Almost every story on the origins of corporate American’s shareholder-centric approach includes a history lesson on economist Milton Friedman and his role in bolstering the concept that many believe has led to a short-term approach to company success, undermining innovation and employees.
Friedman’s theory, however, was propelled by corporate raiders such as T. Boone Pickens, who died last month at the age of 91.
A few obituaries about the “aw-shucks” billionaire’s corporate legacy included a few lines about how Pickens — who founded the United Shareholders Association in 1986 — espoused the mantra that companies need to focus on the interest of the stockholders above all else.
By Robert Rock
By Kristin Bresnahan
By Charles Elson
By David Ciepley
Pickens, a Wall Street Journal op-ed reported, “became one of the leaders of the 1980s in advocating for the primacy of shareholder value as a benchmark for corporate management. As he pointed out, companies that don’t serve the interests of their owners — the shareholders — are often serving the interests of managers who don’t have the same stake in long-term success.”
Alas, the “long-term success” he sought led to success for some, but not for so many others.
In a paper titled “The Toxic Side Effects of Shareholder Primacy,” by Lynn Stout — the former professor of corporate and business law at Cornell Law School who died last year at age 60 — she wrote:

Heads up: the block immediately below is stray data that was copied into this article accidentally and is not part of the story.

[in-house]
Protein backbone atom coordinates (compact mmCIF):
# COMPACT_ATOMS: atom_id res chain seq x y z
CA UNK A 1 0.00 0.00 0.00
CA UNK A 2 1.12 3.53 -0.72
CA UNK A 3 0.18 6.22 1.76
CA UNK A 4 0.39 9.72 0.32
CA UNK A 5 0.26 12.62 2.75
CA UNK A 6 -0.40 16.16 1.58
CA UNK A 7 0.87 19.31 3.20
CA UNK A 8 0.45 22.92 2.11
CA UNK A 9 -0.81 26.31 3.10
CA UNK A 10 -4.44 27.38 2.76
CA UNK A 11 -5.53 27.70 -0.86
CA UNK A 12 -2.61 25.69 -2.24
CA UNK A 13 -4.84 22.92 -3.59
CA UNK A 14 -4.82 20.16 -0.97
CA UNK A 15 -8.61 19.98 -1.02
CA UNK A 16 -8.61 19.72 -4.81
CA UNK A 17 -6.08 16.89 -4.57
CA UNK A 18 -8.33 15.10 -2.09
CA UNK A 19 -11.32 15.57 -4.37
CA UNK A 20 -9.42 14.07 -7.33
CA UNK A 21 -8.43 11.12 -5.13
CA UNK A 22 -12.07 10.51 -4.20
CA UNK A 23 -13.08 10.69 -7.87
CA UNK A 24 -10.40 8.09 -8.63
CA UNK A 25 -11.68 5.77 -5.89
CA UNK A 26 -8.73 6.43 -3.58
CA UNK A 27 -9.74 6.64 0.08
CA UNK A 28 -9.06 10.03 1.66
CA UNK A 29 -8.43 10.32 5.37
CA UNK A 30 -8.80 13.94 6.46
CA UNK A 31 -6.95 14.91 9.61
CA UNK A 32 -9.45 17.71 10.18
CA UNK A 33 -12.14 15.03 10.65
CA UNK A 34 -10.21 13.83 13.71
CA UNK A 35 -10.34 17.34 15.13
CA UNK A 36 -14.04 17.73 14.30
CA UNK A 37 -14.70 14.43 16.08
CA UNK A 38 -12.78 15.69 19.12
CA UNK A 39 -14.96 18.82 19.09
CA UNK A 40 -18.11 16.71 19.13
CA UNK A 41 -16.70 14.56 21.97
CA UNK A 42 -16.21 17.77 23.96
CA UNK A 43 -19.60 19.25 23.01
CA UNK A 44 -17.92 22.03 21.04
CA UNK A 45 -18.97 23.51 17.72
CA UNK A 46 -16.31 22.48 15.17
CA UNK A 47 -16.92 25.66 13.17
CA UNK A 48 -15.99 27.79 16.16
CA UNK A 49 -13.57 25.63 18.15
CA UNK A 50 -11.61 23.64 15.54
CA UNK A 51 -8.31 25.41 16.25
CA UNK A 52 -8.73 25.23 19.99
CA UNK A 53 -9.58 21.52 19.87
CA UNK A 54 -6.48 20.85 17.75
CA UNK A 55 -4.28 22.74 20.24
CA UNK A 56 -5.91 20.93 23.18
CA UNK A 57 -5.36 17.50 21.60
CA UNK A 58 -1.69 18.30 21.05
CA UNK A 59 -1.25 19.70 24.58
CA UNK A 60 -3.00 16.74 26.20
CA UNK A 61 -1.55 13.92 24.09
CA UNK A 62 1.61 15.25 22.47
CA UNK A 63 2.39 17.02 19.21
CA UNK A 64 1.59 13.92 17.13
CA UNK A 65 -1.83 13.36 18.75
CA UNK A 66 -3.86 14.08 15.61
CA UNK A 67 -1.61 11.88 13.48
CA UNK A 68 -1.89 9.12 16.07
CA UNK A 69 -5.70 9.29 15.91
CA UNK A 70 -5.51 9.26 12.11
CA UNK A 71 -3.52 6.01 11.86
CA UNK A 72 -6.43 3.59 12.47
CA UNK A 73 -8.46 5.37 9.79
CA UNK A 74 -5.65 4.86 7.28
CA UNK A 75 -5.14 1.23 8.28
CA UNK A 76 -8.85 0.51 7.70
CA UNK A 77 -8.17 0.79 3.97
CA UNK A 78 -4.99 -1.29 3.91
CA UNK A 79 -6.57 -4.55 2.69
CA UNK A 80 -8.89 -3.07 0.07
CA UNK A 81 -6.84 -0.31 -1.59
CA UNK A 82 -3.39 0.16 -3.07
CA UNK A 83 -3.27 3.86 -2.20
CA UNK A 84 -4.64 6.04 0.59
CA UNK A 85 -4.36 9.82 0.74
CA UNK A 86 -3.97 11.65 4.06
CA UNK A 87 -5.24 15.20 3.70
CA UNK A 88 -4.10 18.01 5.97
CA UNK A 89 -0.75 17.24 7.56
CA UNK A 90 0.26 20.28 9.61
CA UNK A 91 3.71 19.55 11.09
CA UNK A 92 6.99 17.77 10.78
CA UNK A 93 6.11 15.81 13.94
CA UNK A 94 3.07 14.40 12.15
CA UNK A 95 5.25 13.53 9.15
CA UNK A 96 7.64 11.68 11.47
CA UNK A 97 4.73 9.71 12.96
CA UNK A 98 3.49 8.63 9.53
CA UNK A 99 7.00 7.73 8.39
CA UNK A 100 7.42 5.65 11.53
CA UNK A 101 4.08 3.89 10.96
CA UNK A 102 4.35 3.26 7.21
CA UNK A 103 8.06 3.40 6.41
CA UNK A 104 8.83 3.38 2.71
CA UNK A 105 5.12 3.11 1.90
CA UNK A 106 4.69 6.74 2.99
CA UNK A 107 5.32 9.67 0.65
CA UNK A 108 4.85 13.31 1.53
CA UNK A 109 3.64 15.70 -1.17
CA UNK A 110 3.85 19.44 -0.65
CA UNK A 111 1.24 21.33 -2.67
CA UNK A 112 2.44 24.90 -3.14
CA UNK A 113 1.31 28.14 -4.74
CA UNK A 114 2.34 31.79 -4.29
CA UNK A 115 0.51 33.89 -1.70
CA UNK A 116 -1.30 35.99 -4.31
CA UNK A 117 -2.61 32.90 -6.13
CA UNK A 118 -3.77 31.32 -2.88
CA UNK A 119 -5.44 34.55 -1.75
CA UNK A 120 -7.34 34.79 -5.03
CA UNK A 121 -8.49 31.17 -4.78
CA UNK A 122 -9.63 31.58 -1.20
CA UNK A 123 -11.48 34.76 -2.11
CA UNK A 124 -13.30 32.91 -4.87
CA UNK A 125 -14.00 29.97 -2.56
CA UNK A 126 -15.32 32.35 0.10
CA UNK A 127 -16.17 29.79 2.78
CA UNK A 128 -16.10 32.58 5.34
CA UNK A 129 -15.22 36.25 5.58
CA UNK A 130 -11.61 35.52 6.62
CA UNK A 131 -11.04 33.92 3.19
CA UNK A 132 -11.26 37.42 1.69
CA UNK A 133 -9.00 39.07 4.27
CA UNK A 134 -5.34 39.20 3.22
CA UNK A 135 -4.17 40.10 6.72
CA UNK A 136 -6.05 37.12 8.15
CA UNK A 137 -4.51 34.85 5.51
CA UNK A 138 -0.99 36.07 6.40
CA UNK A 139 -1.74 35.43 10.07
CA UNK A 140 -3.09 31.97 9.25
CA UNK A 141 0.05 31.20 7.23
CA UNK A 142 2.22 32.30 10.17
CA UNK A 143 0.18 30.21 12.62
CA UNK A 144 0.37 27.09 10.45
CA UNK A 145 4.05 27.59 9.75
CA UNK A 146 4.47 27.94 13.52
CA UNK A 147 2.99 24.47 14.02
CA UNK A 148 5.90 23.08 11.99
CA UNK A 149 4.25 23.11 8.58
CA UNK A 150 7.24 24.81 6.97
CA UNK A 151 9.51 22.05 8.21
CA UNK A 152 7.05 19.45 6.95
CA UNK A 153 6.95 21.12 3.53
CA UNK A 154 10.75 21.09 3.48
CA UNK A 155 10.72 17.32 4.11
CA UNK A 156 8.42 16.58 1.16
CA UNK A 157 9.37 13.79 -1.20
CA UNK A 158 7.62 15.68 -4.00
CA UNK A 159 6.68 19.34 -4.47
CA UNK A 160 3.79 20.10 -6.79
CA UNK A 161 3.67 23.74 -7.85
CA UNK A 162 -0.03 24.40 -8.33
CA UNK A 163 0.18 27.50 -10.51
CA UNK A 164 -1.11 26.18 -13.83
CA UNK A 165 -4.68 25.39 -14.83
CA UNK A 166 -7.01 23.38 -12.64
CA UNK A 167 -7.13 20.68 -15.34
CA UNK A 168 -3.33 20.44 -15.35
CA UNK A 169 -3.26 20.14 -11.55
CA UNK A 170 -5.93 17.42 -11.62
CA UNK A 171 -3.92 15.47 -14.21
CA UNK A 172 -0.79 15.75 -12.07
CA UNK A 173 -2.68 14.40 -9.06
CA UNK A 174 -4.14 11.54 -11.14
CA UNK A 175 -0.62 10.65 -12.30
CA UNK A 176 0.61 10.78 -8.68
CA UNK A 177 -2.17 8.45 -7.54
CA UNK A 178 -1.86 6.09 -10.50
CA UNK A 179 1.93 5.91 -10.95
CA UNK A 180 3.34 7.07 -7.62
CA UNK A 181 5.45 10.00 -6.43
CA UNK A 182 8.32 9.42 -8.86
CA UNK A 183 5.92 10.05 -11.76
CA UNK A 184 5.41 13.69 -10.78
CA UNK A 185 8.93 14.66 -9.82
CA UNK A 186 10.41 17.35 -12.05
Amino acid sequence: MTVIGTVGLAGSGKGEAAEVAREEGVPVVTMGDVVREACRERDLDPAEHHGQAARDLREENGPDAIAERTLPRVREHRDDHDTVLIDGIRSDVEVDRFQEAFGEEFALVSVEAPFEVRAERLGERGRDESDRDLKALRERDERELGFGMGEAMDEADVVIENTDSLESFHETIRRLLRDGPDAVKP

… By the mid-1980s, many shareholders in public companies had become disillusioned. Some shareholders, such as corporate raiders Carl Icahn, T. Boone Pickens, and Ronald Perelman, saw opportunities to profit from buying stock in conglomerate firms and then pressuring their boards to break them up and sell off their pieces. This set the stage for the ascent of shareholder primacy, as academic shareholder-primacy advocates in the ivory towers gained a powerful ally in the form of shareholders (especially “activist” shareholders) themselves.
There is a growing movement to move away from the shareholder-above-all-else approach as witnessed by the recent “purpose” statement from The Business Roundtable.
At Directors & Boards magazine, we decided to dive into the purpose vs. profit debate in the stories listed to the right. Top corporate governance thought leaders share their “purpose” take on where we need to go now, and where we’ve been.
We also look at whether appointing employees as directors could bolster more equity in Corporate America; the role directors can play when it comes to driving a more inclusive culture, and the barriers faced when trying to boost the diversity imperative.
During a 1989 annual meeting of the United Shareholders Association, disbanded in 1993, Pickens said, before founding of the group:
“You didn’t hear much about the role of shareholders in America. It was a management-controlled debate. We’re starting to get the ball away from them now.” The shift, he added, “means higher productivity and a more competitive America. We’ve changed the terms of the debate.”
Time will tell where today’s changing debate will lead.